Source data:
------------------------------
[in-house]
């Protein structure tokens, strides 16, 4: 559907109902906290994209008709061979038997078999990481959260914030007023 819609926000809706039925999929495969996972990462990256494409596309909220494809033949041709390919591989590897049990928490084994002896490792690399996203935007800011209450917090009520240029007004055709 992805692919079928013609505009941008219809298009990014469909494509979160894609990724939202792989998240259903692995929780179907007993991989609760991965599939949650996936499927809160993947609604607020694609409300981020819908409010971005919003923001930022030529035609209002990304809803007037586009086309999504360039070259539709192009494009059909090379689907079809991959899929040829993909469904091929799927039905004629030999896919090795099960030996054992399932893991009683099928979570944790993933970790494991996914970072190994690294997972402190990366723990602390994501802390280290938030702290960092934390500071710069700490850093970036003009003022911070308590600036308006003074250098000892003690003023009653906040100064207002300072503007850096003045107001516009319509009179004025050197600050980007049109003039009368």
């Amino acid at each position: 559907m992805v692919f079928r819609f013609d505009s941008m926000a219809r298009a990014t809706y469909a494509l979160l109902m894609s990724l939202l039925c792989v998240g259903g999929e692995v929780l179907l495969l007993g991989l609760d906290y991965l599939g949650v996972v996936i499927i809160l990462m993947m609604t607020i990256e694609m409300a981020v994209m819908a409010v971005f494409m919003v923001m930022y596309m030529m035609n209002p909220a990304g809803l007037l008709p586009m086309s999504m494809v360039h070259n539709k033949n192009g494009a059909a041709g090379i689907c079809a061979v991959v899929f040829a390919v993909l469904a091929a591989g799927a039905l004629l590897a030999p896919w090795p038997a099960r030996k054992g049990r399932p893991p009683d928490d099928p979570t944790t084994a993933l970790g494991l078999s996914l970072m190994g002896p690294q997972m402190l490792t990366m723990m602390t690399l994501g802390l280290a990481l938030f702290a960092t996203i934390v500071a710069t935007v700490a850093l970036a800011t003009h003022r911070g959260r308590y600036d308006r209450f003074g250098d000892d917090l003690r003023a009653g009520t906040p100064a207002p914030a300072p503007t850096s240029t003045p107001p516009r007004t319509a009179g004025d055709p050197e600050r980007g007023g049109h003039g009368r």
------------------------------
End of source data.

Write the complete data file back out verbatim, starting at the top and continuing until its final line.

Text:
[in-house]
């Protein structure tokens, strides 16, 4: 559907109902906290994209008709061979038997078999990481959260914030007023 819609926000809706039925999929495969996972990462990256494409596309909220494809033949041709390919591989590897049990928490084994002896490792690399996203935007800011209450917090009520240029007004055709 992805692919079928013609505009941008219809298009990014469909494509979160894609990724939202792989998240259903692995929780179907007993991989609760991965599939949650996936499927809160993947609604607020694609409300981020819908409010971005919003923001930022030529035609209002990304809803007037586009086309999504360039070259539709192009494009059909090379689907079809991959899929040829993909469904091929799927039905004629030999896919090795099960030996054992399932893991009683099928979570944790993933970790494991996914970072190994690294997972402190990366723990602390994501802390280290938030702290960092934390500071710069700490850093970036003009003022911070308590600036308006003074250098000892003690003023009653906040100064207002300072503007850096003045107001516009319509009179004025050197600050980007049109003039009368």
């Amino acid at each position: 559907m992805v692919f079928r819609f013609d505009s941008m926000a219809r298009a990014t809706y469909a494509l979160l109902m894609s990724l939202l039925c792989v998240g259903g999929e692995v929780l179907l495969l007993g991989l609760d906290y991965l599939g949650v996972v996936i499927i809160l990462m993947m609604t607020i990256e694609m409300a981020v994209m819908a409010v971005f494409m919003v923001m930022y596309m030529m035609n209002p909220a990304g809803l007037l008709p586009m086309s999504m494809v360039h070259n539709k033949n192009g494009a059909a041709g090379i689907c079809a061979v991959v899929f040829a390919v993909l469904a091929a591989g799927a039905l004629l590897a030999p896919w090795p038997a099960r030996k054992g049990r399932p893991p009683d928490d099928p979570t944790t084994a993933l970790g494991l078999s996914l970072m190994g002896p690294q997972m402190l490792t990366m723990m602390t690399l994501g802390l280290a990481l938030f702290a960092t996203i934390v500071a710069t935007v700490a850093l970036a800011t003009h003022r911070g959260r308590y600036d308006r209450f003074g250098d000892d917090l003690r003023a009653g009520t906040p100064a207002p914030a300072p503007t850096s240029t003045p107001p516009r007004t319509a009179g004025d055709p050197e600050r980007g007023g049109h003039g009368r």